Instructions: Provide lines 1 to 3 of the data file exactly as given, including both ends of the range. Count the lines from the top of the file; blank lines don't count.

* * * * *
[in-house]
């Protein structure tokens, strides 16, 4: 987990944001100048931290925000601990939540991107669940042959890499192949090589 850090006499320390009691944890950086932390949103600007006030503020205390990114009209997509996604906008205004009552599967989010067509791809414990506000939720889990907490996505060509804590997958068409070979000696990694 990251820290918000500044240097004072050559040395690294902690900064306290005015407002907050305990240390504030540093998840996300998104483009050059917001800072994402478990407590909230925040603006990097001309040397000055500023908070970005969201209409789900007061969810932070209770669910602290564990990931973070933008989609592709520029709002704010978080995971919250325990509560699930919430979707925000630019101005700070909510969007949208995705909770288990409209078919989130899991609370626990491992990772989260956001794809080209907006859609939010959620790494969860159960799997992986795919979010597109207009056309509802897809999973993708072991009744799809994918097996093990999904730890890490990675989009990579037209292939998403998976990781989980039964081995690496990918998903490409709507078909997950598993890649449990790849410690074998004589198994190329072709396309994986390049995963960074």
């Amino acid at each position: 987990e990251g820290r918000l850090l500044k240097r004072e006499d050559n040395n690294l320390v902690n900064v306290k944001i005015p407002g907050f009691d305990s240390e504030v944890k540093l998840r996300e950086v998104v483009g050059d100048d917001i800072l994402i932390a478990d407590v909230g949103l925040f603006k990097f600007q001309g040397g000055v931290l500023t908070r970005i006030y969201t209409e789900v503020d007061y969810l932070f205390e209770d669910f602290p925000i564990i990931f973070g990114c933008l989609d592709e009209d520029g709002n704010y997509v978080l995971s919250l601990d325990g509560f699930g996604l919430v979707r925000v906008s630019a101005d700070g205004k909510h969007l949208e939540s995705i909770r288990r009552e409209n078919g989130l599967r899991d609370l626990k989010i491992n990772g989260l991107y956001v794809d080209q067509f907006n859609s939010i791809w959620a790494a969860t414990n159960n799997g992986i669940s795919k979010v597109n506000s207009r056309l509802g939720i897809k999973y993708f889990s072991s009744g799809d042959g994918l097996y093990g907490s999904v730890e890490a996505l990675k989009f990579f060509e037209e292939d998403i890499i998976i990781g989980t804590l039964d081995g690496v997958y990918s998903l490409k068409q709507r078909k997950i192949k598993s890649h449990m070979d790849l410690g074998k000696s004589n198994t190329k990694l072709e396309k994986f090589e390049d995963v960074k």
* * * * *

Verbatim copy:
[in-house]
């Protein structure tokens, strides 16, 4: 987990944001100048931290925000601990939540991107669940042959890499192949090589 850090006499320390009691944890950086932390949103600007006030503020205390990114009209997509996604906008205004009552599967989010067509791809414990506000939720889990907490996505060509804590997958068409070979000696990694 990251820290918000500044240097004072050559040395690294902690900064306290005015407002907050305990240390504030540093998840996300998104483009050059917001800072994402478990407590909230925040603006990097001309040397000055500023908070970005969201209409789900007061969810932070209770669910602290564990990931973070933008989609592709520029709002704010978080995971919250325990509560699930919430979707925000630019101005700070909510969007949208995705909770288990409209078919989130899991609370626990491992990772989260956001794809080209907006859609939010959620790494969860159960799997992986795919979010597109207009056309509802897809999973993708072991009744799809994918097996093990999904730890890490990675989009990579037209292939998403998976990781989980039964081995690496990918998903490409709507078909997950598993890649449990790849410690074998004589198994190329072709396309994986390049995963960074």
């Amino acid at each position: 987990e990251g820290r918000l850090l500044k240097r004072e006499d050559n040395n690294l320390v902690n900064v306290k944001i005015p407002g907050f009691d305990s240390e504030v944890k540093l998840r996300e950086v998104v483009g050059d100048d917001i800072l994402i932390a478990d407590v909230g949103l925040f603006k990097f600007q001309g040397g000055v931290l500023t908070r970005i006030y969201t209409e789900v503020d007061y969810l932070f205390e209770d669910f602290p925000i564990i990931f973070g990114c933008l989609d592709e009209d520029g709002n704010y997509v978080l995971s919250l601990d325990g509560f699930g996604l919430v979707r925000v906008s630019a101005d700070g205004k909510h969007l949208e939540s995705i909770r288990r009552e409209n078919g989130l599967r899991d609370l626990k989010i491992n990772g989260l991107y956001v794809d080209q067509f907006n859609s939010i791809w959620a790494a969860t414990n159960n799997g992986i669940s795919k979010v597109n506000s207009r056309l509802g939720i897809k999973y993708f889990s072991s009744g799809d042959g994918l097996y093990g907490s999904v730890e890490a996505l990675k989009f990579f060509e037209e292939d998403i890499i998976i990781g989980t804590l039964d081995g690496v997958y990918s998903l490409k068409q709507r078909k997950i192949k598993s890649h449990m070979d790849l410690g074998k000696s004589n198994t190329k990694l072709e396309k994986f090589e390049d995963v960074k």